“Twenty years from now you will be more disappointed by the things you didn’t do than by the ones you did do. So throw off the bowlines. Sail away from the safe harbor. Catch the trade winds in your sails. Explore. Dream. Discover.”


I just got back from our latest featured trip to Havana aboard the Norwegian Sky. Since it is a relatively new destination for Americans, I wanted to see it for myself now before it gets overrun with tourists. Besides, I have always been a fan of Cuban food and music and culture. We only had a day and a half in port, so all I could collect was a sort of whirlwind impression. I had been concerned that we might not be allowed to explore other than on group shore excursions, but that didn’t prove to be the case and we did some wandering on our own.

My first impressions, as always, were of the architecture, which is still very much in the style of Spanish colonial and the late nineteenth century with some buildings from the early twentieth century. Many of the public buildings were well-preserved or rehabilitated, but a lot of the privately owned structures show the long period of poverty and neglect. At the same time, the government has obviously put much of its resources into parks and art and other things to benefit the public. I hope that, as their fortunes improve, they will channel funding to renovate and restore more of the infrastructure.

The Cuban people were delightful — joyful, kind, hopeful. Many of them expressed how much they like Americans and I felt this was a genuine emotion. Unlike my experience in many foreign (not to mention U.S.) cities, I saw almost no one panhandling; I was only asked one time for a handout.

They have endured more than a half century of deprivation and there is still rationing and scarcity, but they clearly are very eager to flex their entrepreneurial talents. This is expressed in the many private shops and restaurants along the streets and by the various modes of transportation available. Besides regular taxis, there are pedicabs and horse-drawn buggies, and the little yellow coco-taxis that are everywhere. And there’s the old and lovingly-maintained American-made cars, many of them available for hire. Such vibrant colors! They are kept in almost-mint condition, utilizing privately-imported or locally manufactured parts.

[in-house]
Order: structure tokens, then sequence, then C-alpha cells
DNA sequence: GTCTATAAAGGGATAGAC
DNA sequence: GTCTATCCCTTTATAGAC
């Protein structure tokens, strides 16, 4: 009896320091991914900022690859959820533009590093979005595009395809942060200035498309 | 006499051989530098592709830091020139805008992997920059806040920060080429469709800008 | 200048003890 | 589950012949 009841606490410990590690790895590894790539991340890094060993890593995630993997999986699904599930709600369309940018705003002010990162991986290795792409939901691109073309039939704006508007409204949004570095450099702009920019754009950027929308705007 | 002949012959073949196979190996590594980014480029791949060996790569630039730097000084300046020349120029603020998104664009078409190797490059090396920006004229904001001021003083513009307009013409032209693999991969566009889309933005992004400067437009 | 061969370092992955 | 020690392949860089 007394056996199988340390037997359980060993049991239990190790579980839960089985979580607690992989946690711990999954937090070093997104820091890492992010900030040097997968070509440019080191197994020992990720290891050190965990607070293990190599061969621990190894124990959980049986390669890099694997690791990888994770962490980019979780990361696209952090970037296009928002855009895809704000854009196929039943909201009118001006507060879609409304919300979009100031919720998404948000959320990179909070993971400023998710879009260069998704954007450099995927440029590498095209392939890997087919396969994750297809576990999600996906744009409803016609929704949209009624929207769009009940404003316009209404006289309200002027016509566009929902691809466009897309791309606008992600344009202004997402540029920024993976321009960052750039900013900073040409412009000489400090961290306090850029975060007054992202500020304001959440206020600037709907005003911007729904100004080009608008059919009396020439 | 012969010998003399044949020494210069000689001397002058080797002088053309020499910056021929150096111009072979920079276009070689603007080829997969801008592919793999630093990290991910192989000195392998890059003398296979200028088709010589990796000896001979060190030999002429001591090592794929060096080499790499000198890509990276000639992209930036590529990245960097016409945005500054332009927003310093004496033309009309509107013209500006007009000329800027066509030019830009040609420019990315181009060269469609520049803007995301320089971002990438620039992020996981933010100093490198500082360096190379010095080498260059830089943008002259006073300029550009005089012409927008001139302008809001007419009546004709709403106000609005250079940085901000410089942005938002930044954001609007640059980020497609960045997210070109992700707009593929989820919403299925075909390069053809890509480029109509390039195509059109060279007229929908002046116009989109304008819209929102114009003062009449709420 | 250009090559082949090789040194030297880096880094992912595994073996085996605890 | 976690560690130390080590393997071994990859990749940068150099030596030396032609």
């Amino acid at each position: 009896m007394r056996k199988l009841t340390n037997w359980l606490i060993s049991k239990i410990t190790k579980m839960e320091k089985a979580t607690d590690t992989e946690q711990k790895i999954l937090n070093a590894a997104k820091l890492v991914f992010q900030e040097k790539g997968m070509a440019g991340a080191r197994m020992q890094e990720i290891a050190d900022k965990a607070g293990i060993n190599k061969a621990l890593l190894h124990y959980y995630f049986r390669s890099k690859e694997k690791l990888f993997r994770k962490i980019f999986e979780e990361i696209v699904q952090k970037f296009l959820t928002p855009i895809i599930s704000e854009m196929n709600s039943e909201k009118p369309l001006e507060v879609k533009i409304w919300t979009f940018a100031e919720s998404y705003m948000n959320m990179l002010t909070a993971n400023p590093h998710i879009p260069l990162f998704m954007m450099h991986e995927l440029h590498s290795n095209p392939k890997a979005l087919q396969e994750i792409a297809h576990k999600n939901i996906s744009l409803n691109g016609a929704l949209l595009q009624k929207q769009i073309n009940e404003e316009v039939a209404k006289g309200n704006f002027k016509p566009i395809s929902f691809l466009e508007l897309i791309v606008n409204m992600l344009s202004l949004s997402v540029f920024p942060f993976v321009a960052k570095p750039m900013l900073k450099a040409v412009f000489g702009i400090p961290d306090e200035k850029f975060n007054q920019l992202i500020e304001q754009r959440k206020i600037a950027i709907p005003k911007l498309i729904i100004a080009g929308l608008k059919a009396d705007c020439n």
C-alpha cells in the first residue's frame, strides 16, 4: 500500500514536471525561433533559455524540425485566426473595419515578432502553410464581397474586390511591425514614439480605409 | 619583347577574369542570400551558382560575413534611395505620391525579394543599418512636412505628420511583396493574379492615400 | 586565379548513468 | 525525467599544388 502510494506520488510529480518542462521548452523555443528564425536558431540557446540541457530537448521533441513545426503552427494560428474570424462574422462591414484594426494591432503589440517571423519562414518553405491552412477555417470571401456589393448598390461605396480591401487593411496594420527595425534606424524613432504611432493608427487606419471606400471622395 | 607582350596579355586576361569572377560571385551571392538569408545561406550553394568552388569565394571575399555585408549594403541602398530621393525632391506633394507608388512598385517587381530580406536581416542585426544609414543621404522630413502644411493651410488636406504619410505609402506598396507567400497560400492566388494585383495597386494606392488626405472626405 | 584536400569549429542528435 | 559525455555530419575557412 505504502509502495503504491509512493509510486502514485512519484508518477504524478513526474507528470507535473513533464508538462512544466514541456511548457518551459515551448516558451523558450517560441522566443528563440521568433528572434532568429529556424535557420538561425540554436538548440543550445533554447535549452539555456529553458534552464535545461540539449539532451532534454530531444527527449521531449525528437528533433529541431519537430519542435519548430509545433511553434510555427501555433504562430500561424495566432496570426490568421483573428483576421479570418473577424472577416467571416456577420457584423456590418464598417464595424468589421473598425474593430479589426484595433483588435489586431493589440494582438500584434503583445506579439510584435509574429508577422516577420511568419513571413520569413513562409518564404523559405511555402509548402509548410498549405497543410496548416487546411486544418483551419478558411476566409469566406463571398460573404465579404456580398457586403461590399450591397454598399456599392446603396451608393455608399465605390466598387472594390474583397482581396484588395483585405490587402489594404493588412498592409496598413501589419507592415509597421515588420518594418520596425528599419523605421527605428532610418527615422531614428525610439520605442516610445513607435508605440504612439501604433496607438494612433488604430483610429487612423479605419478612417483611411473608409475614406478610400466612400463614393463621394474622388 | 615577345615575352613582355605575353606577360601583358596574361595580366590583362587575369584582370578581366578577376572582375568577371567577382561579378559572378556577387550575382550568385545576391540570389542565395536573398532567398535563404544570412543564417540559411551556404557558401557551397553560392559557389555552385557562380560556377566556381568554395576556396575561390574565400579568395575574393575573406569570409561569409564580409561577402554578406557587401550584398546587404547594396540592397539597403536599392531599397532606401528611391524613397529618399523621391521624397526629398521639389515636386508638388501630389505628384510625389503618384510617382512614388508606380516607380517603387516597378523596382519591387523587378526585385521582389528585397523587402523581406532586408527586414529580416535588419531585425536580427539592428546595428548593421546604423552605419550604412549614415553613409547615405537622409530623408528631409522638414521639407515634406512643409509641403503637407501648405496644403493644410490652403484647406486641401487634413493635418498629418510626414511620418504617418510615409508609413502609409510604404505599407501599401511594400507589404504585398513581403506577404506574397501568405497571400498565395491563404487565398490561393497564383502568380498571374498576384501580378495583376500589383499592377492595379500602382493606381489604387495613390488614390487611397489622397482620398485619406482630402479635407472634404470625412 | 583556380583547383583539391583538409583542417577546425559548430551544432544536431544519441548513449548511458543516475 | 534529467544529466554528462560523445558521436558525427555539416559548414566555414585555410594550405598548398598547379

There is art and music all around, not only murals and statuary in the beautiful parks, but also in galleries and spilling out of shop fronts along the way. The music provided a constant beat wherever we went — fast and vibrant. Music drifted out of the little cafes and bars and erupted from musicians and little combos on street corners.

We even ran into a Carnival-like procession of stilt-dancers and musicians!

Which brings me to my favorite shore excursion to the Habana Cafe. We sat cheek by jowl at an assortment of tables of every description, small round ones and long ones, with a yellow-and-white 1950s Bel-Air and a red-and-white 1957 Buick, plus a red 1947 Harley, and even a white two-seater airplane hanging from the ceiling emblazoned with the word Cubana. And the music!

The Buena Vista Social Club provided two hours of non-stop Cuban music. This ensemble of Cuban musicians was established more than twenty years ago to revive the music of pre-Revolutionary Cuba. They showcase the popular styles of the 40s and 50s, such as son, bolero, and danzon. The gorgeously-costumed Habana Compas dance troupe never stopped either. They had us dancing in our seats!

 This was a great trip and I learned so much! I plan to go back before long to see how much it all changes. I trust I won’t be disappointed.